Admitting Those Who Don't Look Like You

Panel at NACAC takes on practices it identifies as reinforcing racism and white privilege in college admissions and counseling.

October 1, 2018
2016 protest at Yale

SALT LAKE CITY -- When articles came out about Yale University renaming one of its residential colleges that had been named after John C. Calhoun, the champion of slavery in the Senate, Sandra Sohne-Johnston showed all of her students who were considering attending the Ivy League university.

Almost none had been paying attention to the name debate, said Sohne-Johnston, director of college counseling at St. Anne's-Belfield School in Charlottesville, Va. But she thought it was important for them to consider what it means to attend a university like Yale, which has a history of oppression and has reinforced white privilege, she said. What opportunities will students have there for access and entry? If they are white or nonwhite, where can they begin to make change?

“On their own, sometimes, our students don't think about these,” said Sohne-Johnston, who has previously been director of admissions recruitment and programming at Colby College. “But these are things that I think we have a responsibility to talk to them about.”

Sohne-Johnston's example was one point in a larger discussion during a session Thursday at the National Association for College Admission Counseling's national conference. Panelists during the session, titled “Racism in College Counseling and Recruitment: Practices That Reinforce White Privilege and Systemic Racial Prejudice,” stated one of their goals was to have an honest, candid and potentially uncomfortable conversation.

The session comes as tensions over race, identity and culture continue to play out on college campuses across the country. To give a few examples just from Yale, the university decided to remove Calhoun's name from a residential college in 2017. But it was also in the news this May when a white student called campus police on a black graduate student who was napping in a dormitory common room.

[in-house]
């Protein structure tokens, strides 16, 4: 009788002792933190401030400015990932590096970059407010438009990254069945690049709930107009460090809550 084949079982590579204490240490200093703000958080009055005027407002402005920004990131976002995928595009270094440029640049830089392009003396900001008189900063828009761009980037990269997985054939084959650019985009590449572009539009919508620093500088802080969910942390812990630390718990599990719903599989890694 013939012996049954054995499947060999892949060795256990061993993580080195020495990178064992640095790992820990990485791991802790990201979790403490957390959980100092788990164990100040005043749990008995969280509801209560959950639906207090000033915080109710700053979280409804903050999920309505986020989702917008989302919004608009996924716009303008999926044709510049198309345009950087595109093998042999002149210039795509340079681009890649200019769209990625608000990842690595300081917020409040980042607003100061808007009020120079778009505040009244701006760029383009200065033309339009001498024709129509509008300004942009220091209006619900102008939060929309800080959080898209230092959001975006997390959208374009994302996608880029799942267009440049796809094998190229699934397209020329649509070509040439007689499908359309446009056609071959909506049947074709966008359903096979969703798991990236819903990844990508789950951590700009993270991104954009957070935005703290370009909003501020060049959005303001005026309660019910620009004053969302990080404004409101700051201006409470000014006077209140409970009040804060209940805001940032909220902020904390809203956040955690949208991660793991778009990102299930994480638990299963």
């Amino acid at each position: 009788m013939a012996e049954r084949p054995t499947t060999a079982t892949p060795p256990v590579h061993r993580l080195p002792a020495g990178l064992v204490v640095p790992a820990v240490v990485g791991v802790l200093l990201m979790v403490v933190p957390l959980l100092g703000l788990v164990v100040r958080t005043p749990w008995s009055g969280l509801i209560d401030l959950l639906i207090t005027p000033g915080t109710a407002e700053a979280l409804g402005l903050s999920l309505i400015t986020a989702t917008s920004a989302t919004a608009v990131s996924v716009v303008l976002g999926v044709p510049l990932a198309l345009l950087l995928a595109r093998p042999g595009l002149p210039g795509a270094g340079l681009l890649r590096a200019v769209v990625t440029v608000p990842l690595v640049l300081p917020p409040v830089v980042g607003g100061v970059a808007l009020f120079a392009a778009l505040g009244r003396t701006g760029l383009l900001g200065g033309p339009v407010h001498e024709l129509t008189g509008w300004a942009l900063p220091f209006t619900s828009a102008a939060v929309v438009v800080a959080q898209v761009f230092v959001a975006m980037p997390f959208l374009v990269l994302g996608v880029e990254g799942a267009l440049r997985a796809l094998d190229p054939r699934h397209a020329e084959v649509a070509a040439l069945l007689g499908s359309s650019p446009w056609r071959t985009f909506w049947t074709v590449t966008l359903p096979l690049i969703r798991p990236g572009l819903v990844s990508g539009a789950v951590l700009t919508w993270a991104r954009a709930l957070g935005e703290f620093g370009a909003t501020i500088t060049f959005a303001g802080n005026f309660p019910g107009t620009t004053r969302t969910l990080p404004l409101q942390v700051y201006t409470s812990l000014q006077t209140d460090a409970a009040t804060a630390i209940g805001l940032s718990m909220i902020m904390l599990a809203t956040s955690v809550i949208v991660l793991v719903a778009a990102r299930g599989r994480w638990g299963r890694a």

Plus, Yale is factoring into the renewed debate over affirmative action. The U.S. Departments of Justice and Education on Wednesday said they were investigating whether the university discriminates against Asian American applicants, an investigation that echoes a lawsuit against Harvard University.

Discussion of racism has taken center stage at NACAC's national conference in the past. Last year, keynote speaker Shaun R. Harper told attendees their profession is 80 percent white and urged them to do more to advocate for racial justice.

Anyone who attended Harper's speech and Thursday's session would have heard similar themes. Panelists on Thursday repeatedly talked about the need for those in positions of power to push for change, even if they do not hold the top jobs in their offices.

They called on college counselors and admissions officers from all backgrounds to drive changes. But they specifically said their white colleagues need to act.

That's because racism in the United States has put white people in a position of power, said Ari Worthman, director of college counseling at Lakeside School in Seattle, who previously worked as assistant director of admissions at Haverford College.

“There can be tons and tons -- and there are -- of nonwhite people that are doing great work, educational work and many times leading the fight,” he said. “But in the end, it's only those of us who are white that can either vote or volunteer to give up our privileges and change the system that has been designed to benefit us for all of these years.”

Racism is by definition systematic, Worthman said. He cited Robin DiAngelo's book What Does It Mean to Be White (Peter Lang International Academic Publishers) to define racism in the U.S. as white racial and cultural prejudice and discrimination that is supported intentionally or unintentionally by institutional power and authority. It advantages whites and disadvantages people of color, he said.

Requiring students to take standardized tests in order to be admitted to a college is a racist policy, Worthman said, because white and Asian students, on average, earn higher scores than black and Latino students. By extension, well-read rankings of colleges that value students' test scores are also promoting racism.

“You end up with a dominant culture,” Worthman said. “That group, essentially, poses its culture as the right way, the only way, the universal way. So in our society, we have a dominant white culture.”